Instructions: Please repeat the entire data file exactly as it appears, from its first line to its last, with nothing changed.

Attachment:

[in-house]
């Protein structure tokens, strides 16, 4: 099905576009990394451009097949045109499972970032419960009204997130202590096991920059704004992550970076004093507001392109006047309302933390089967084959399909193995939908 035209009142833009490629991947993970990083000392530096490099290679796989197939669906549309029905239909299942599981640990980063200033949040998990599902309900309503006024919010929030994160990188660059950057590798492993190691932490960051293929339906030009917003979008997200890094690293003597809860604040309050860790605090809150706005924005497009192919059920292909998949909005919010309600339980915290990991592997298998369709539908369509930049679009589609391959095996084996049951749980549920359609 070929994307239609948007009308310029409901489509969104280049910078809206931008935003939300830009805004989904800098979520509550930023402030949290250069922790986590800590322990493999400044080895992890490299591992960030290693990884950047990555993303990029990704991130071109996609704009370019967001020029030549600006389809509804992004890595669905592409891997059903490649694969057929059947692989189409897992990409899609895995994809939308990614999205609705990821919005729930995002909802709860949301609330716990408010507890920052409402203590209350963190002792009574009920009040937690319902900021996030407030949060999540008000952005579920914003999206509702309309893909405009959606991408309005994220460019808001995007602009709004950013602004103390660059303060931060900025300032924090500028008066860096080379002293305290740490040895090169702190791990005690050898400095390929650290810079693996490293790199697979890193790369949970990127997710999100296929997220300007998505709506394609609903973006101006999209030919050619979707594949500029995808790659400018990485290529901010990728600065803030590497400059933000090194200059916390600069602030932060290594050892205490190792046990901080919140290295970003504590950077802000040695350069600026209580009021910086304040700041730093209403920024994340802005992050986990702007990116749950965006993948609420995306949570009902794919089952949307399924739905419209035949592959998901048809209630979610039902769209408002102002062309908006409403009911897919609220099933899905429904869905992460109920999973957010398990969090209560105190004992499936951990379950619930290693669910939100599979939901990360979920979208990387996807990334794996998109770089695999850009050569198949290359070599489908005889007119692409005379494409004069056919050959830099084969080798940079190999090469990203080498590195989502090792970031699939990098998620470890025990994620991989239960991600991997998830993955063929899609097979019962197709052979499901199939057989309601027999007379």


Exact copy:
[in-house]
């Protein structure tokens, strides 16, 4: 099905576009990394451009097949045109499972970032419960009204997130202590096991920059704004992550970076004093507001392109006047309302933390089967084959399909193995939908 035209009142833009490629991947993970990083000392530096490099290679796989197939669906549309029905239909299942599981640990980063200033949040998990599902309900309503006024919010929030994160990188660059950057590798492993190691932490960051293929339906030009917003979008997200890094690293003597809860604040309050860790605090809150706005924005497009192919059920292909998949909005919010309600339980915290990991592997298998369709539908369509930049679009589609391959095996084996049951749980549920359609 070929994307239609948007009308310029409901489509969104280049910078809206931008935003939300830009805004989904800098979520509550930023402030949290250069922790986590800590322990493999400044080895992890490299591992960030290693990884950047990555993303990029990704991130071109996609704009370019967001020029030549600006389809509804992004890595669905592409891997059903490649694969057929059947692989189409897992990409899609895995994809939308990614999205609705990821919005729930995002909802709860949301609330716990408010507890920052409402203590209350963190002792009574009920009040937690319902900021996030407030949060999540008000952005579920914003999206509702309309893909405009959606991408309005994220460019808001995007602009709004950013602004103390660059303060931060900025300032924090500028008066860096080379002293305290740490040895090169702190791990005690050898400095390929650290810079693996490293790199697979890193790369949970990127997710999100296929997220300007998505709506394609609903973006101006999209030919050619979707594949500029995808790659400018990485290529901010990728600065803030590497400059933000090194200059916390600069602030932060290594050892205490190792046990901080919140290295970003504590950077802000040695350069600026209580009021910086304040700041730093209403920024994340802005992050986990702007990116749950965006993948609420995306949570009902794919089952949307399924739905419209035949592959998901048809209630979610039902769209408002102002062309908006409403009911897919609220099933899905429904869905992460109920999973957010398990969090209560105190004992499936951990379950619930290693669910939100599979939901990360979920979208990387996807990334794996998109770089695999850009050569198949290359070599489908005889007119692409005379494409004069056919050959830099084969080798940079190999090469990203080498590195989502090792970031699939990098998620470890025990994620991989239960991600991997998830993955063929899609097979019962197709052979499901199939057989309601027999007379």